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In his epistle to the church in Ephesus, the Apostle Paul wrote the following words, words clearly intended to be an encouragement to the believers there:

Blessed be the God and Father of our Lord Jesus Christ, who has blessed us in Christ with every spiritual blessing in the heavenly places, even as he chose us in him before the foundation of the world, that we should be holy and blameless before him. In love he predestined us for adoption to himself as sons through Jesus Christ, according to the purpose of his will, to the praise of his glorious grace, with which he has blessed us in the Beloved. In him we have redemption through his blood, the forgiveness of our trespasses, according to the riches of his grace, which he lavished upon us, in all wisdom and insight making known to us the mystery of his will, according to his purpose, which he set forth in Christ as a plan for the fullness of time, to unite all things in him, things in heaven and things on earth. (Eph. 1:3–10)

Paul is telling the Christians at Ephesus that God chose them before the foundation of the world, predestining them for adoption as sons according to the purpose of His will. Because of this, Christians have redemption through the blood of Christ. This is true not only of the Christians of Ephesus but of us as well.

In these words of Paul, we find one of the clearest statements of the doctrine of election in all of Scripture, and we find it being used by the Apostle Paul to encourage the Ephesian believers. Many Christians, however, do not find these words to be the least bit encouraging. They find them to be a source of anxiety.

Why? Why is the doctrine of election, which Paul used as a source of encouragement, a source of stress for many believers today? The answer can be found in a single question: How can I know if I am elect? If only those whom God has chosen from before the foundation of the world are redeemed, how can I know that I was chosen before the foundation of the world?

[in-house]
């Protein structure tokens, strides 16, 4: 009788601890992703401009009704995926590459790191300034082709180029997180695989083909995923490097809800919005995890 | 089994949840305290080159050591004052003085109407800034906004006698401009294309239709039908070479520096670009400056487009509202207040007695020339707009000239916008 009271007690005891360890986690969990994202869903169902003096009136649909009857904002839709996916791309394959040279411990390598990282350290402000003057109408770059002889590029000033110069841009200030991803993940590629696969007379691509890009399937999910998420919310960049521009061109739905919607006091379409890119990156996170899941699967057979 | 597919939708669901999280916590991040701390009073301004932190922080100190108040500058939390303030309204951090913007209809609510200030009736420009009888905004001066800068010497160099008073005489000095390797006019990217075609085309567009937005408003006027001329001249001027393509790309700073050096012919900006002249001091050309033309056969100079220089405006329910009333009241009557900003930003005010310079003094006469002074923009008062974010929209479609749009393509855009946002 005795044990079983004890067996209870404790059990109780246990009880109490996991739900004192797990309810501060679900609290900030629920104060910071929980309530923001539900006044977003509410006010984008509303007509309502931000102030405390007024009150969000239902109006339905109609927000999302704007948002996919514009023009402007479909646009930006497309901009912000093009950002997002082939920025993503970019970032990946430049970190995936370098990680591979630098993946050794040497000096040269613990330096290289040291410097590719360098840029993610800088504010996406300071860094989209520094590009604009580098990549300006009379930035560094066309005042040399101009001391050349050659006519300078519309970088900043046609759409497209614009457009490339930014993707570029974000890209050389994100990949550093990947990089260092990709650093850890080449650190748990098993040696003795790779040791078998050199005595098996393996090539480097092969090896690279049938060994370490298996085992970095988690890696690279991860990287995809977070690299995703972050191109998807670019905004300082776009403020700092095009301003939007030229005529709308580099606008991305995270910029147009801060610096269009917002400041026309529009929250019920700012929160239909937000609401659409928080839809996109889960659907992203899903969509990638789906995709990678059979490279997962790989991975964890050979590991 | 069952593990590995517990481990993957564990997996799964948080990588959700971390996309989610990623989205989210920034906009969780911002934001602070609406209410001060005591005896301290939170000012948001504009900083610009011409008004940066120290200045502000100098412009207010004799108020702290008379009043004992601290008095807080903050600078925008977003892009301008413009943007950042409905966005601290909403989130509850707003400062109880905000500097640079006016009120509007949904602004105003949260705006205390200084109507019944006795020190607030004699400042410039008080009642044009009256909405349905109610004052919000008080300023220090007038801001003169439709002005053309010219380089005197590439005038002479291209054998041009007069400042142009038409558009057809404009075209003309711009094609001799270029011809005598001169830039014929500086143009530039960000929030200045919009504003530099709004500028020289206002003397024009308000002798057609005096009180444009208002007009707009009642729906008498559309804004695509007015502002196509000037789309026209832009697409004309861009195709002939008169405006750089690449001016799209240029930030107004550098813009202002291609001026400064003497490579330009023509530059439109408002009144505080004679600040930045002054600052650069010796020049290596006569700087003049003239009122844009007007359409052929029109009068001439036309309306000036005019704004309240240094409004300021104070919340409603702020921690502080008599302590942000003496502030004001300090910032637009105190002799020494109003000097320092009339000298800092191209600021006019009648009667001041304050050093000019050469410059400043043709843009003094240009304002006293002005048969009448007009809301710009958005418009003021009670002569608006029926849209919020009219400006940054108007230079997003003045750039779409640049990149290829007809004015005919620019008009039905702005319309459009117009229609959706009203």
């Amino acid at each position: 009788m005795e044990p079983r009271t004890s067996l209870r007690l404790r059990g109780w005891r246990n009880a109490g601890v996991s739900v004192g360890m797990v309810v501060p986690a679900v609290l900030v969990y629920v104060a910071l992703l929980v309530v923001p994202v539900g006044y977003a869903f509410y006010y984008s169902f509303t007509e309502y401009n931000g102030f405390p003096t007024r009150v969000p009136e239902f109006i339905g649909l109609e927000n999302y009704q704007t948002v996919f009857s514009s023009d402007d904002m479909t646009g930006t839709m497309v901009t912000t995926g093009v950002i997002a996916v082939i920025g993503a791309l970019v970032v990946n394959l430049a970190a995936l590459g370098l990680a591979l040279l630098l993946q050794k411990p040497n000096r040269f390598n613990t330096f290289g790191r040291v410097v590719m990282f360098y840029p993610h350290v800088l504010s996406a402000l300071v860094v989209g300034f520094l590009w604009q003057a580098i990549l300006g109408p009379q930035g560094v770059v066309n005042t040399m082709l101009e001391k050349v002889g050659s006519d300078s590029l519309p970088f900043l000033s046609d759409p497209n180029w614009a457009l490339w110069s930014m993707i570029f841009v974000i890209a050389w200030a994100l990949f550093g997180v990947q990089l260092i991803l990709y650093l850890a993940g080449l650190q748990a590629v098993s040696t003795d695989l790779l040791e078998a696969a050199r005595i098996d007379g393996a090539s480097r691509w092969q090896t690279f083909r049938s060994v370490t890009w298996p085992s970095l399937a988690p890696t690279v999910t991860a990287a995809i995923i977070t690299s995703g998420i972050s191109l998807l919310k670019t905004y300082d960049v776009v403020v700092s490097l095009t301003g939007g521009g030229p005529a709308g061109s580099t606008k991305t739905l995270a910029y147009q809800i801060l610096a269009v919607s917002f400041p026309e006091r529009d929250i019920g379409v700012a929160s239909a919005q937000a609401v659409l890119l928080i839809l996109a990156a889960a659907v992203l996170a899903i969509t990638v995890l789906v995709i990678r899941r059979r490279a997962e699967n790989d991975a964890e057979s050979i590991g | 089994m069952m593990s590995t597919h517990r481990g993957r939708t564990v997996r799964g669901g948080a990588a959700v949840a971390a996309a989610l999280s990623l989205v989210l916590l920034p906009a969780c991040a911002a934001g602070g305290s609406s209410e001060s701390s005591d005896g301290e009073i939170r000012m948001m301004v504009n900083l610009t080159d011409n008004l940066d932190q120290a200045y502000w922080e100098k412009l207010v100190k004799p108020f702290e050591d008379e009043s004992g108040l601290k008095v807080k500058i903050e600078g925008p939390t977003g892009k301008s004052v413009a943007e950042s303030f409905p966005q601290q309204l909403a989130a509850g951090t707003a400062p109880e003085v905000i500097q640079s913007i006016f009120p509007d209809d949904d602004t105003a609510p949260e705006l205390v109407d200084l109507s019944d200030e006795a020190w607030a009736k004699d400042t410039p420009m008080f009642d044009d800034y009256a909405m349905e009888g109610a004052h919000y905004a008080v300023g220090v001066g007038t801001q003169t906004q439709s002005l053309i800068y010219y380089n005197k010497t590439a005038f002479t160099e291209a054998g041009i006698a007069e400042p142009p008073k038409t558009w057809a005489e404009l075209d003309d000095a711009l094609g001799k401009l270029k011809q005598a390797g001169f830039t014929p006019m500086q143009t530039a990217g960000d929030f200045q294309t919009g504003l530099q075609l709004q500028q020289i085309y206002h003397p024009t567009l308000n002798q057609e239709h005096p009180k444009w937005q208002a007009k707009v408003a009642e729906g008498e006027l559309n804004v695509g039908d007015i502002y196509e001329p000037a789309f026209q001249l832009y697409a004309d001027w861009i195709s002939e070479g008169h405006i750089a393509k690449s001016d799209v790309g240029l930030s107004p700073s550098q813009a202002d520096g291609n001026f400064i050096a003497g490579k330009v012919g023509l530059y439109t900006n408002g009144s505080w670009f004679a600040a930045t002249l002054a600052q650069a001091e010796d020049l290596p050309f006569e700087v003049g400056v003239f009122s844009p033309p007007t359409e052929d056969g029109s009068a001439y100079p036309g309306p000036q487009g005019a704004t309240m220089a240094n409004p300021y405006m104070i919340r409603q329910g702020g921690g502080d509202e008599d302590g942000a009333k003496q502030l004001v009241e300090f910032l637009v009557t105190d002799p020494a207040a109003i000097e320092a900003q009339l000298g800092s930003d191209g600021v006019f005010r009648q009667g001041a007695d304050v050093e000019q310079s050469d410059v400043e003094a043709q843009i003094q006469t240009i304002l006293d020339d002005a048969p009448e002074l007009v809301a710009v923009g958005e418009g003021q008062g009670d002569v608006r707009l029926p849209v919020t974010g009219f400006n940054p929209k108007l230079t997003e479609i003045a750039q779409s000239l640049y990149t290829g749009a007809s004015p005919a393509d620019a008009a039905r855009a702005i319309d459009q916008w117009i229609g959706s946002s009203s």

God has not placed a special physical birthmark on the elect. The elect do not have the word elect divinely tattooed behind their right ears or anywhere else. The elect are not members of a particular identifiable race or ethnic group. The elect are from every tribe and tongue and nation. But how do I know that I am one of those of whom Paul speaks, one of those who has been blessed “in Christ with every spiritual blessing in the heavenly places”?

This is an important question and one that was dealt with at the Synod of Dort in the early seventeenth century. The Synod of Dort was an assembly of Reformed theologians called to deal with a controversy that had arisen due to the teachings of Jacob Arminius. Arminius and his followers differed with the Reformed church in the Netherlands on a number of doctrines, including the doctrine of election. The Arminians taught that “faith and perseverance in the true faith” are “a condition prerequisite for electing.”1 In other words, the Arminians taught the doctrine of “conditional election.” According to this idea, God foresees who will have faith and persevere in faith, and He elects those people to salvation.

Salvation is, from beginning to end, all of grace. To God alone, then, be all the glory.

The Synod of Dort rejected this doctrine, believing that it contradicted the teaching of Scripture. They taught instead a doctrine of unconditional election. This doctrine is explained in detail in the first main point of doctrine in the Canons of Dort. After explaining the context of the doctrine of election in Articles 1–6, Article 7 explains:

Election [or choosing] is God’s unchangeable purpose by which he did the following:

Before the foundation of the world, by sheer grace, according to the free good pleasure of his will, he chose in Christ to salvation a definite number of particular people out of the entire human race, which had fallen by its own fault from its original innocence into sin and ruin. Those chosen were neither better nor more deserving than the others, but lay with them in the common misery. He did this in Christ, whom he also appointed from eternity to be the mediator, the head of all those chosen, and the foundation of their salvation.